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Scientists uncover why certain genotype increases risk of dying from COVID-19

8 November 2021
Appeared in BioNews 1120

A mechanism has been uncovered which explains why genetic variation at a particular site on the third chromosome in humans makes people twice as likely to die from COVID-19.

Scientists have found those with a particular genotype at this site have greater expression of a relatively unknown gene called LZTFL1, also found on the third chromosomeIncreased expression of this gene raises the risk of fatal respiratory failure in those under 65 years of age. The study, carried out at the University of Oxford, used genome databases to compare the prevalence of this genotype among people of different heritages. The high-risk variant found on this part of the genome which controls the regulation of LZTFL1, was found in the genomes of 60 percent of people of South-Asian descent, 15 percent of people of European descent, two percent of people of Afro-Caribbean descent and 1.8 percent of people of East-Asian descent.

'If you have the high-risk genotype and you get very unwell with COVID, there's a 50 percent chance that that wouldn't have happened to you had you had the lower risk genotype,' Dr James Davies, who co-led the study, said.

The gene affects the endothelial lining of the lungs and trachea, helping COVID-19 particles to bind to these cells through the endothelial cell surface proteins called ACE-2. Since this gene affects pulmonary epithelial cells and does not affect the body's immune system, the efficacy of COVID-19 vaccines remains undiminished, and these findings reinforce the importance of vaccinating carriers of this genotype against COVID-19 as the increased risk 'should be cancelled out by the vaccine' according to Dr Davies.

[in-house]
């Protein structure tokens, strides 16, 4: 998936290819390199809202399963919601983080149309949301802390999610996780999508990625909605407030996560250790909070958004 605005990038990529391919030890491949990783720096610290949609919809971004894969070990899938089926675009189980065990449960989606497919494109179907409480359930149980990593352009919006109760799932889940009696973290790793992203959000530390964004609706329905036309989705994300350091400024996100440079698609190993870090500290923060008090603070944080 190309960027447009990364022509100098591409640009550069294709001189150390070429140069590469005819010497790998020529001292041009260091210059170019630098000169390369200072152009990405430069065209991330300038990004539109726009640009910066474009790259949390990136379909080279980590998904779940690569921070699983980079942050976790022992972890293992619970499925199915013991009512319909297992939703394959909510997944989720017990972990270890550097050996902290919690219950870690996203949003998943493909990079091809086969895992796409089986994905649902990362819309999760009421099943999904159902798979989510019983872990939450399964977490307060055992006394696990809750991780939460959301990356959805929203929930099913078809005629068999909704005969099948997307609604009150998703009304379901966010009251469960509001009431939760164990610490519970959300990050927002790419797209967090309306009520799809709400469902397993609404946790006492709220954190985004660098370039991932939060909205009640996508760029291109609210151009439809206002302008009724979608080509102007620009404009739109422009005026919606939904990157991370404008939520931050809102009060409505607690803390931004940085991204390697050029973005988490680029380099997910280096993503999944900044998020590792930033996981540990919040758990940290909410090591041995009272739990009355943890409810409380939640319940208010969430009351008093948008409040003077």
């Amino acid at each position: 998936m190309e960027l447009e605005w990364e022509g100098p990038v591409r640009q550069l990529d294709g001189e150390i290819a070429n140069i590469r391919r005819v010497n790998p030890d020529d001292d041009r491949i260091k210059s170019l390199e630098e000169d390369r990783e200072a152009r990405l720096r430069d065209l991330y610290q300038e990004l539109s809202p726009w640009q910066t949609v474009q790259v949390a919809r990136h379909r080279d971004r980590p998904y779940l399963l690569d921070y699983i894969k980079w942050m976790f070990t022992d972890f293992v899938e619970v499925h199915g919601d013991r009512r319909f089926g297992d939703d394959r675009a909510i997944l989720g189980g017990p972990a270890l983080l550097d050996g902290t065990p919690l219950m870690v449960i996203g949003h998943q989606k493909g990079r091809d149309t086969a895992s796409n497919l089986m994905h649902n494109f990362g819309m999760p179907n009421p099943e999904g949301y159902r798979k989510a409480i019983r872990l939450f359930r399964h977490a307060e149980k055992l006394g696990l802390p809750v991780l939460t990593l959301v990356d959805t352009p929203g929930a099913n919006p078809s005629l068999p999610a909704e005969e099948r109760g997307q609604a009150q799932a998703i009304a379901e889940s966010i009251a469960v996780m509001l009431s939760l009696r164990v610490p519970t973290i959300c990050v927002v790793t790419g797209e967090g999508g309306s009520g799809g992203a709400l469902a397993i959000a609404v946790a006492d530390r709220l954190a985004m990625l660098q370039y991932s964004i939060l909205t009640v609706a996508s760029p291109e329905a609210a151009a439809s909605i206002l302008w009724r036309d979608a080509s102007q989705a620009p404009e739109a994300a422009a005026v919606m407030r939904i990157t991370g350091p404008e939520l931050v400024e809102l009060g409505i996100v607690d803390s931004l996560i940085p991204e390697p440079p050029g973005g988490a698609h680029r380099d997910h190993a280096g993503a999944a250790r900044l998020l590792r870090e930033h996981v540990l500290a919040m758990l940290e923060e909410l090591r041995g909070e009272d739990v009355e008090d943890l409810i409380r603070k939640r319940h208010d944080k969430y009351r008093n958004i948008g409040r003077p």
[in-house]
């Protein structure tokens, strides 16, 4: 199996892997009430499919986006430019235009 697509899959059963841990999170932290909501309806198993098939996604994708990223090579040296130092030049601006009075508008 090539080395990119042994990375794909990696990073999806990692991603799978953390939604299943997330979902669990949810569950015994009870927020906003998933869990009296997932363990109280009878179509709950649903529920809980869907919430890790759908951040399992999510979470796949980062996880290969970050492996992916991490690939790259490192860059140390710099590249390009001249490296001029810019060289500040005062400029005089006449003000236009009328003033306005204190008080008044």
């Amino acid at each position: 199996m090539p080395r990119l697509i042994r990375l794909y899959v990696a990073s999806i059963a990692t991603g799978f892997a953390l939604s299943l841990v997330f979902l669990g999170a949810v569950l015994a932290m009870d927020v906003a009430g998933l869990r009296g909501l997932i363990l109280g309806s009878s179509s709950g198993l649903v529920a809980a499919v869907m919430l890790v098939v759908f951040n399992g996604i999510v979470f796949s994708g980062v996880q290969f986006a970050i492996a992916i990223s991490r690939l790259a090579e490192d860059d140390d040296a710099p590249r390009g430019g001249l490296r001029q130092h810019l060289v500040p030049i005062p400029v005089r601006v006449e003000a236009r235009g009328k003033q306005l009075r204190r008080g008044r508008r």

This research, published in Nature, could lead to better treatments for COVID-19 targeting the LZTFL1 gene. Moreover, these findings may help to identify which sections of society are most at risk from developing severe COVID-19, ensuring that they are offered preventative measures such as vaccines, at an earlier stage.

'The discrepancy between the risk of serious disease and death in different ethnic groups has previously been attributed in part to socio-economic differences, but it was clear that this was not a complete explanation' said Professor Frances Flinter, emeritus professor of Clinical Genetics at Guy's and St Thomas' NHS Foundation Trust, who was not involved in the study.

She continued: 'It is particularly important to offer vaccination to communities that are at greater risk of serious COVID-19 infection as a consequence of carrying this genetic predisposition, as their increased risk should be cancelled out by vaccination. These results are important as they also identify a potential new drug target, which could be particularly useful for those at risk of serious disease.'

However, this research does not implicate the riskier genotype in the higher death rate reported in black communities, as only two percent of those with Afro-Caribbean ancestry carried this. Furthermore, this research was conducted from a database of nearly 200,000 genomes, of which 85 percent were from people of European descent, highlighting the need for this discovery to be confirmed using genetic data from COVID patients from a larger proportion of ethnic groups and further shows the under-representation of people from ethnic minority backgrounds in genetic databases.

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